Based on projections for forest production, the log supply in Malaysia is expected to decline gradually to a sustainable level of around 22 million m3. Consequently, forest and wood-based industries are expected to adapt to the changing scenario through the advancement of technology, a reduction of production costs and waste, as well as a reorientation of product promotion and subsequently acceptance by consumers. Hence, efficiency in production and changes in consumption pattern are required as well as an increase in utilization efficiency. In other words, as a result of these developments, future trends in timber utilization will shift from large-dimension to smaller logs, from commercially well-known timber species to lesser-known species and from solid to reconstituted wood. Currently, efforts are being undertaken by the government to increase the efficiency of timber utilization. They include the revoking of operating licenses for inefficient mills that have ceased operation for at least two years; encouraging existing mills to replace their old machinery to improve mill efficiency; research in optimizing the utilization of logging and mill residues, as well as promoting trade of the lesser-known timber species. In recent years, forest industries in Malaysia have been distancing themselves from manufacturing low value primary products. This is in line with national objectives and priorities as stipulated in the Second Malaysian Industrial Master Plan (1996–2005), in which Malaysia will need to reposition itself as a supplier of quality products from the medium to the upper market echelons. The forest and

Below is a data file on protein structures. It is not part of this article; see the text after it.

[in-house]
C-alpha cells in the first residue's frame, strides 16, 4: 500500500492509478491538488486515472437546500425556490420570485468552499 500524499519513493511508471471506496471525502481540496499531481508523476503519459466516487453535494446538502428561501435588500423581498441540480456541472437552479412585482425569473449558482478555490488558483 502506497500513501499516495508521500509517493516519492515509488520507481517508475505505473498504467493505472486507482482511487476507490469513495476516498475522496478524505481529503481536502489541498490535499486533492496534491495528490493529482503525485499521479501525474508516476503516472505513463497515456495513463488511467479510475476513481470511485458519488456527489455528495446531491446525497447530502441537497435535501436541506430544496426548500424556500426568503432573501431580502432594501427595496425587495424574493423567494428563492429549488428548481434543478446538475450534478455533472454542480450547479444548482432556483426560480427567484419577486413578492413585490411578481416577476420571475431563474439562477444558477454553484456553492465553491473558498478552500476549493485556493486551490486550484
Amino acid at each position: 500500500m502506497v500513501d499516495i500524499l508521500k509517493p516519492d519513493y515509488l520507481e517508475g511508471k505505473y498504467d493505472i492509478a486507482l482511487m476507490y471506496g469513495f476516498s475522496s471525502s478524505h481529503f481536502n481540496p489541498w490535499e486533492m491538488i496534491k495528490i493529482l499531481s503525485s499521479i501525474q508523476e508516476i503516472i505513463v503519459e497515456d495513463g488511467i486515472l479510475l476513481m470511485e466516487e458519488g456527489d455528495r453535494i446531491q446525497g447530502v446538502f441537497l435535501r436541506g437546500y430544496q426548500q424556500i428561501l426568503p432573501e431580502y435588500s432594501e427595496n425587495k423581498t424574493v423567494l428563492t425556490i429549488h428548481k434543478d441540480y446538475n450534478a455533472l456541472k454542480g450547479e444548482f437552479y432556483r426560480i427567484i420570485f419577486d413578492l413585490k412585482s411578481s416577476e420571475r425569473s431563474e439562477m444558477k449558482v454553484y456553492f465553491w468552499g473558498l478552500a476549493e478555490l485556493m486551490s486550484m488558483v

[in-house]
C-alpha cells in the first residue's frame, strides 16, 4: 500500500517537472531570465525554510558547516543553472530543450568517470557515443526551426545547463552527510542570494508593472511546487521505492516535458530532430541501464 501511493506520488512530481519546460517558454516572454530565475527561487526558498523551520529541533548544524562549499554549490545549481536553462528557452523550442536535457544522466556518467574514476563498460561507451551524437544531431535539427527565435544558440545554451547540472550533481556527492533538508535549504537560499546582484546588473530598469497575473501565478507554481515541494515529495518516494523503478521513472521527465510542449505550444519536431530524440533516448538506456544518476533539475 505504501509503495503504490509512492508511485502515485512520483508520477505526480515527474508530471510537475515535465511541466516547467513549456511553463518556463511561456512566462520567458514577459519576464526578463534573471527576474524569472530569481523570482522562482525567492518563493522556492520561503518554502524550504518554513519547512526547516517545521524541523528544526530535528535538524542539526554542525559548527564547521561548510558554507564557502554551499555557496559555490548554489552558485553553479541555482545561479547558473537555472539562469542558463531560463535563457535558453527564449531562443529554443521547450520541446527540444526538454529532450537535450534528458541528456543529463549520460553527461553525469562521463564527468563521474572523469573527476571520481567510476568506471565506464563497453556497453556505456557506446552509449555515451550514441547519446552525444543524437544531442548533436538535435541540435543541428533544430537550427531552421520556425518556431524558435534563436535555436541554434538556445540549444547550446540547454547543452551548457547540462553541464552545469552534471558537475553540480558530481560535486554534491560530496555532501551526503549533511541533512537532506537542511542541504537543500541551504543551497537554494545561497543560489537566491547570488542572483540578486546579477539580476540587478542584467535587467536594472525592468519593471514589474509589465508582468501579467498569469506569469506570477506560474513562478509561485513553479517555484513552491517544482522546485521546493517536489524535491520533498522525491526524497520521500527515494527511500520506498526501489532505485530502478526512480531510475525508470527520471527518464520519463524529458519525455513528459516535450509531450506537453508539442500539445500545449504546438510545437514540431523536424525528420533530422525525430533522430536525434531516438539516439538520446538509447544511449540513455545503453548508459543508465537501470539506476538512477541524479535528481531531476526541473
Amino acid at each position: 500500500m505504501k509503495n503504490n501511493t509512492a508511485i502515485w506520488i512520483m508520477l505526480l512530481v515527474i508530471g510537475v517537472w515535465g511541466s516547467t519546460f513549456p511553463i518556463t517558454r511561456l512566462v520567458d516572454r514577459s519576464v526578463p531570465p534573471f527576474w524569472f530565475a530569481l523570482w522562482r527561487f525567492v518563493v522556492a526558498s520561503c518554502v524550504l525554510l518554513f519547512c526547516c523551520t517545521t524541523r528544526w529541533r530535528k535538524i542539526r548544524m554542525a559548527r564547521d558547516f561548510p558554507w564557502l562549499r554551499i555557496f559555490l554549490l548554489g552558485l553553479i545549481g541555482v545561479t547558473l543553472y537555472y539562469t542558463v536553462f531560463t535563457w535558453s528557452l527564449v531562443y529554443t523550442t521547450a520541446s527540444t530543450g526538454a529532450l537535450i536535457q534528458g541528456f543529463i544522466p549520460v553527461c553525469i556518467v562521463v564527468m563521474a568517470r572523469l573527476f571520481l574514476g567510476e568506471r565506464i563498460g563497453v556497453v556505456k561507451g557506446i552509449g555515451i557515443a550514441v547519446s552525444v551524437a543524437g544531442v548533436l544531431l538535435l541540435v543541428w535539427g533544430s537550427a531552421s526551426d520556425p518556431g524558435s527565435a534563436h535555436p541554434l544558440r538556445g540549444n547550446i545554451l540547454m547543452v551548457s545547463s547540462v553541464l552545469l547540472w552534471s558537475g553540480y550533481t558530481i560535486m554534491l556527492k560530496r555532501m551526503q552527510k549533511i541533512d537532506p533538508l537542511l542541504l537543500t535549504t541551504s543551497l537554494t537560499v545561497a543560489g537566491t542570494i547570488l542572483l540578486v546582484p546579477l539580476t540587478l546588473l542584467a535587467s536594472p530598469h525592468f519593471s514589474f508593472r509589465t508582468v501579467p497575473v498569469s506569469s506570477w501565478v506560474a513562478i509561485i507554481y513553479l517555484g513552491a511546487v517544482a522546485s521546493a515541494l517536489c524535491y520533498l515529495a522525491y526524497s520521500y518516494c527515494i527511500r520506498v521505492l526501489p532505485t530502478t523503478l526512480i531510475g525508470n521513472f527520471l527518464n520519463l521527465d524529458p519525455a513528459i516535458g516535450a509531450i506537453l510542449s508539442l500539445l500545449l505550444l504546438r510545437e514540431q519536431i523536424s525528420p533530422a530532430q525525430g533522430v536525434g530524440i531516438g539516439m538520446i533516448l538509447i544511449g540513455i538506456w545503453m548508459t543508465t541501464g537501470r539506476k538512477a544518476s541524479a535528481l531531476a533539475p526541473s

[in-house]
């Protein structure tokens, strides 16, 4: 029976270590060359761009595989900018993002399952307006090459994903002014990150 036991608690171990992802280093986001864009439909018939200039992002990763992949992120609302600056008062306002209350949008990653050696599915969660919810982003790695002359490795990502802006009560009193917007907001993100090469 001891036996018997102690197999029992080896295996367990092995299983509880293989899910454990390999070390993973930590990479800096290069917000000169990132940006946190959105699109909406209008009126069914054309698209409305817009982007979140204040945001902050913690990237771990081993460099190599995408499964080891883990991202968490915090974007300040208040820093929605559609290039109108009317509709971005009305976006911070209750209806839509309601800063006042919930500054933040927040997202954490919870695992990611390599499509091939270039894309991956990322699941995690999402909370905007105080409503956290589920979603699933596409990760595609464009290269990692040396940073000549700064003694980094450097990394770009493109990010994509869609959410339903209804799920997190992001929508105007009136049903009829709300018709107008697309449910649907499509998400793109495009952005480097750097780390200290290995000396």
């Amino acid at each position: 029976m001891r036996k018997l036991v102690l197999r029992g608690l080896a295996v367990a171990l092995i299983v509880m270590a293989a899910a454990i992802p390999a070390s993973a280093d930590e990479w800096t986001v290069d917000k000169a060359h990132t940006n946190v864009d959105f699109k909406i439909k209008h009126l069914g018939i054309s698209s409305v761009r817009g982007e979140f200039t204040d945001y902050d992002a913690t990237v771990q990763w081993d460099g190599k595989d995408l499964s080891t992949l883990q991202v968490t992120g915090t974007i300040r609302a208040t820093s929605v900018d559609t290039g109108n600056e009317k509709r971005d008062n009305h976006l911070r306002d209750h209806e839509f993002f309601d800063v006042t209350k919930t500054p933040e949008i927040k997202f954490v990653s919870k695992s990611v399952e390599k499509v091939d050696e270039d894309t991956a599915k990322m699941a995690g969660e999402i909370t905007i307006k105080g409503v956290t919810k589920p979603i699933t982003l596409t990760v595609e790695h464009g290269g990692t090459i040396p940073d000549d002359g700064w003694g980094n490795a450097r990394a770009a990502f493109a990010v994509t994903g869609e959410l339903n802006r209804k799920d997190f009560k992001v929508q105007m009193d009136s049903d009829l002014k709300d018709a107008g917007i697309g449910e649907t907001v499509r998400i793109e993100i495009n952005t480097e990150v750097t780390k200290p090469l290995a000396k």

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timber-based industry is expected to embark on more sophisticated and up-to-date marketing strategies to guarantee its share in both local and international markets, as well as in existing and unexplored markets. Trade promotions and participation in international fora will continue to be pursued. The use of electronic media for information dissemination and documentation, like export document processing, is expected to be enhanced as well as trade liberalization through negotiations in various fora and institutions such as the World Trade Organization, Asia-Pacific Economic Cooperation and ASEAN Dialogue Partners. However, Malaysia is concerned about the link that is being made between trade and environment policies, as it may be used to justify protectionism and impede market access of goods from the developing countries.

Policy and institutional framework
National Forestry Policy